Paul Elliott resigns from FA post in wake of race row


Paul Elliott, one of football's leading anti-racist campaigners, who was made a CBE for his work against discrimination, has resigned his positions of responsibility at the Football Association after admitting using a derogatory racist term to another black man.

Coincidentally, the recipient was also a former Charlton Athletic defender forced to retire early from the sport, Richard Rufus. Last week Rufus said he had received a text message sent by Elliott which included several abusive terms, allegedly including the n***** word. Elliott initially claimed that it was less offensive when used between two black men but by yesterday he accepted that his positions with the FA and the anti-racist body Kick It Out were no longer tenable. He was a member of the Association's Judicial Panel and also a nominated member of Uefa committees.

The two men are reported to have fallen out over a business venture, which resulted in Elliott, 48, sending the text. Last night he issued a statement that said: "Earlier this week, a former friend and business colleague, made public a text message I sent him, in which I used a term which is widely known as being derogatory to my own community. I regret using it; it is inappropriate and not part of my everyday vocabulary. As an advocate of high-standards of public behaviour, and integrity in public life, I know the use of this word sends out mixed messages and contradicts my position as a Kick It Out trustee. I will continue to be active in other projects in what I believe to be a true and just cause."

The Football Association chairman, David Bernstein, said: "The use of discriminatory language is unacceptable, regardless of context. It has made Paul's position untenable. I wish to thank Paul for his dedicated and unstinting work, particularly in the area of anti-racism. I am saddened by this turn of events. It is with regret we accept Paul's resignation."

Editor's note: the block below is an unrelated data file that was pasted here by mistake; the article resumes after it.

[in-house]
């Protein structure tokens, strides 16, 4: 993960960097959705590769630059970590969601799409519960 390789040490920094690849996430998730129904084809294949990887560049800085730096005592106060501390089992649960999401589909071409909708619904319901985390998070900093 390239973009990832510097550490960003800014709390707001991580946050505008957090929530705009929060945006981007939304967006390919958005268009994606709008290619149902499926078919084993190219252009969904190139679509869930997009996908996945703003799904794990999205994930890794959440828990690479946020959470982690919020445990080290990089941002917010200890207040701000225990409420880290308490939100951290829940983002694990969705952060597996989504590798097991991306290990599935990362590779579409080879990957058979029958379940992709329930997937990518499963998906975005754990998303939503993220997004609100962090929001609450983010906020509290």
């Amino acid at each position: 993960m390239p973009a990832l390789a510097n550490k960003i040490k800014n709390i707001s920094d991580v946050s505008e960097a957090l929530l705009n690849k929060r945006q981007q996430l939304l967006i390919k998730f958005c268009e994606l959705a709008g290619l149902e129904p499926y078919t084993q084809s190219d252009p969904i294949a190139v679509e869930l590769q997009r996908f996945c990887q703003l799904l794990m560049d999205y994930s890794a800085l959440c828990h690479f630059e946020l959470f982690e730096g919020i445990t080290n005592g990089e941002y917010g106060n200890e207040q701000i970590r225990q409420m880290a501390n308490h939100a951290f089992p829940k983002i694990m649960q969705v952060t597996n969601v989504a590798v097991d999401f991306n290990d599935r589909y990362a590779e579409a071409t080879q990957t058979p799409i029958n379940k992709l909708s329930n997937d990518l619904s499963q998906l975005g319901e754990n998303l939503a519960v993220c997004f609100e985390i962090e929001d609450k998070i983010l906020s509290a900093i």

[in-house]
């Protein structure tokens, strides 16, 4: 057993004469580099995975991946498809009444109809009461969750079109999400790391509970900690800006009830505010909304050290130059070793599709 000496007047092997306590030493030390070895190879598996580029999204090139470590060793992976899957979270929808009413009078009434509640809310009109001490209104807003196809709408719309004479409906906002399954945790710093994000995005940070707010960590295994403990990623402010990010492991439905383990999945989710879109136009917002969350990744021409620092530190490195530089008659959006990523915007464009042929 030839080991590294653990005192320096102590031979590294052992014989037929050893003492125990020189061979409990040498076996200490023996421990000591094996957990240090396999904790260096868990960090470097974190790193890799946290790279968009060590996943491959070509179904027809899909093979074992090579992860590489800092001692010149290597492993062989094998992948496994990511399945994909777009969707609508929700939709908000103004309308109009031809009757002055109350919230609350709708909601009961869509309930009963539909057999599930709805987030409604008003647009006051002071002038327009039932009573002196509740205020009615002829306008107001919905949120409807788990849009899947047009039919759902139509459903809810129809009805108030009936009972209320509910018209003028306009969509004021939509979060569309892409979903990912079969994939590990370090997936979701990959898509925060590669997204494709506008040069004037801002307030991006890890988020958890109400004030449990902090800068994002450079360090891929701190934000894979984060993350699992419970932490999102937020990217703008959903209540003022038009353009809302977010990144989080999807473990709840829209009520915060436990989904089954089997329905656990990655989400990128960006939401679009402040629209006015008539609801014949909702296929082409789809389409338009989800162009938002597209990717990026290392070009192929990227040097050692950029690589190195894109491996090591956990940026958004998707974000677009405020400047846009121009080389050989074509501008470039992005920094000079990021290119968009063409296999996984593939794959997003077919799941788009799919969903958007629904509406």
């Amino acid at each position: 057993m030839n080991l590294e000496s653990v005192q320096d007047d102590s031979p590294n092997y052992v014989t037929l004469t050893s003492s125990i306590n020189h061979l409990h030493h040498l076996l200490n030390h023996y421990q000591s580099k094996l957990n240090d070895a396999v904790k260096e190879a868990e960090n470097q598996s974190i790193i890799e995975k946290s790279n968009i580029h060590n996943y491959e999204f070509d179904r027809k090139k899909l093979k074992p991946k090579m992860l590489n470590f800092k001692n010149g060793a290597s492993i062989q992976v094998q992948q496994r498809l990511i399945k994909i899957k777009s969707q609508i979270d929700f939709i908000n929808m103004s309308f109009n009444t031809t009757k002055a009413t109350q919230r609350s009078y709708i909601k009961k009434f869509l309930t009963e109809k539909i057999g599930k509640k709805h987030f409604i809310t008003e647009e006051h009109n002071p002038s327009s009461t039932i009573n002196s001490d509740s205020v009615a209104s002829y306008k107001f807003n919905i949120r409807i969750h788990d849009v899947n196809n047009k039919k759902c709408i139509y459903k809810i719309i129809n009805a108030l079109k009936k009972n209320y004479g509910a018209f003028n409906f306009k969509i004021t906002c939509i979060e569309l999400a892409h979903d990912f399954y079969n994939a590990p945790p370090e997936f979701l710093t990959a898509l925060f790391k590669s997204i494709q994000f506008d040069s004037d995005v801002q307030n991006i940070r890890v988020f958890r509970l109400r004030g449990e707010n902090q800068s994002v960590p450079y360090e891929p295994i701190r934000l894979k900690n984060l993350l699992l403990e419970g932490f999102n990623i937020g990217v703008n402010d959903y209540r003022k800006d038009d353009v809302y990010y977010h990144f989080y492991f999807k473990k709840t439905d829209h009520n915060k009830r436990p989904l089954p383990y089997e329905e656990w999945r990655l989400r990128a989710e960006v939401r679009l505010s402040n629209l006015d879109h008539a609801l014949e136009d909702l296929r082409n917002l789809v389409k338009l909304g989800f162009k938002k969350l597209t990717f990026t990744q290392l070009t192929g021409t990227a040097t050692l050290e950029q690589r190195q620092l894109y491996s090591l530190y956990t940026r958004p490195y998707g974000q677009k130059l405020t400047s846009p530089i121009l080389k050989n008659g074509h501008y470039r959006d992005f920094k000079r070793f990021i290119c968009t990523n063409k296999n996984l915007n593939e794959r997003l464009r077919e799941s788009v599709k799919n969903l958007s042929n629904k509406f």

Playing much of his football in the Eighties, Elliott suffered racist abuse on the pitch during a career with Charlton, Aston Villa, and Chelsea amongst others. He played for England's Under-21 and B teams as a central defender. Forced to retire two years after suffering a knee injury in a game at Liverpool in 1992, he unsuccessfully sued Dean Saunders for the tackle and became a respected anti-racist campaigner and media pundit. He was awarded an MBE in 2003 and a CBE last year.

Rufus, 10 years younger, followed a remarkably similar career. Born, like Elliott, in south London, he too joined Charlton as a centre-half but stayed with them until also having to retire with knee trouble, aged 29. He helped Charlton reach the Premier League for the first time in 1998 and played there for several seasons with great distinction. A committed Christian, he has since faded from public view but is known to undertake charity work with former Charlton and Portsmouth player Linvoy Primus.

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